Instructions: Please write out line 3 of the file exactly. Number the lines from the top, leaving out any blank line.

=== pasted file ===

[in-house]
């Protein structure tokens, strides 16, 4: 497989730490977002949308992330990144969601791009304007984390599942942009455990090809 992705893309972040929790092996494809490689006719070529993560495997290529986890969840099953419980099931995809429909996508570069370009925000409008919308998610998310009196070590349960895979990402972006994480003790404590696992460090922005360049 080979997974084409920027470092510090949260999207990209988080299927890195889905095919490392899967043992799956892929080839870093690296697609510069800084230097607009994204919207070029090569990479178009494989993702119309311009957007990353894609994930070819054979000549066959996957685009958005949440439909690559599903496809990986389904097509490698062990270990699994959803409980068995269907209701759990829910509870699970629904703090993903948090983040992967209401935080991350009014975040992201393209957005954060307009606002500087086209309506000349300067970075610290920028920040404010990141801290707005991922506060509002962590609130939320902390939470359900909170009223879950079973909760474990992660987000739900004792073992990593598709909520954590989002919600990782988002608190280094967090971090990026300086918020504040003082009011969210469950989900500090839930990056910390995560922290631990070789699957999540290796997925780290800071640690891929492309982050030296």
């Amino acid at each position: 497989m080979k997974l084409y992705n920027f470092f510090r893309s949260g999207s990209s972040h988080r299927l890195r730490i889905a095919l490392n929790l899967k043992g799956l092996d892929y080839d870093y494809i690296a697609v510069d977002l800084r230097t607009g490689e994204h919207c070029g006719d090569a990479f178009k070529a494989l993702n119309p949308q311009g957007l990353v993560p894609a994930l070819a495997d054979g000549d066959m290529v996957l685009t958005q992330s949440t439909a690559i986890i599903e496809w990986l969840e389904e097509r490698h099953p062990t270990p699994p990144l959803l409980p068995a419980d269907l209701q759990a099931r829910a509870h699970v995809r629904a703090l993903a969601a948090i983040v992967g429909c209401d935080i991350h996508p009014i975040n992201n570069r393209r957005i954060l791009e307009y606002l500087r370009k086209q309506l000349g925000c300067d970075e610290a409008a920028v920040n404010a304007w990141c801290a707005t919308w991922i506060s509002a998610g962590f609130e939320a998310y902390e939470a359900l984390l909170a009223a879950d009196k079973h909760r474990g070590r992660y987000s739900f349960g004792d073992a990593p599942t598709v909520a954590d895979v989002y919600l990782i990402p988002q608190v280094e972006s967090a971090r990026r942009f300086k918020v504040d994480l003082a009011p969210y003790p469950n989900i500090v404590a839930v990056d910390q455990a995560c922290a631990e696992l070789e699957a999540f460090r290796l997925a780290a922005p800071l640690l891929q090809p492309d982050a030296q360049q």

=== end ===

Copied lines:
């Amino acid at each position: 497989m080979k997974l084409y992705n920027f470092f510090r893309s949260g999207s990209s972040h988080r299927l890195r730490i889905a095919l490392n929790l899967k043992g799956l092996d892929y080839d870093y494809i690296a697609v510069d977002l800084r230097t607009g490689e994204h919207c070029g006719d090569a990479f178009k070529a494989l993702n119309p949308q311009g957007l990353v993560p894609a994930l070819a495997d054979g000549d066959m290529v996957l685009t958005q992330s949440t439909a690559i986890i599903e496809w990986l969840e389904e097509r490698h099953p062990t270990p699994p990144l959803l409980p068995a419980d269907l209701q759990a099931r829910a509870h699970v995809r629904a703090l993903a969601a948090i983040v992967g429909c209401d935080i991350h996508p009014i975040n992201n570069r393209r957005i954060l791009e307009y606002l500087r370009k086209q309506l000349g925000c300067d970075e610290a409008a920028v920040n404010a304007w990141c801290a707005t919308w991922i506060s509002a998610g962590f609130e939320a998310y902390e939470a359900l984390l909170a009223a879950d009196k079973h909760r474990g070590r992660y987000s739900f349960g004792d073992a990593p599942t598709v909520a954590d895979v989002y919600l990782i990402p988002q608190v280094e972006s967090a971090r990026r942009f300086k918020v504040d994480l003082a009011p969210y003790p469950n989900i500090v404590a839930v990056d910390q455990a995560c922290a631990e696992l070789e699957a999540f460090r290796l997925a780290a922005p800071l640690l891929q090809p492309d982050a030296q360049q």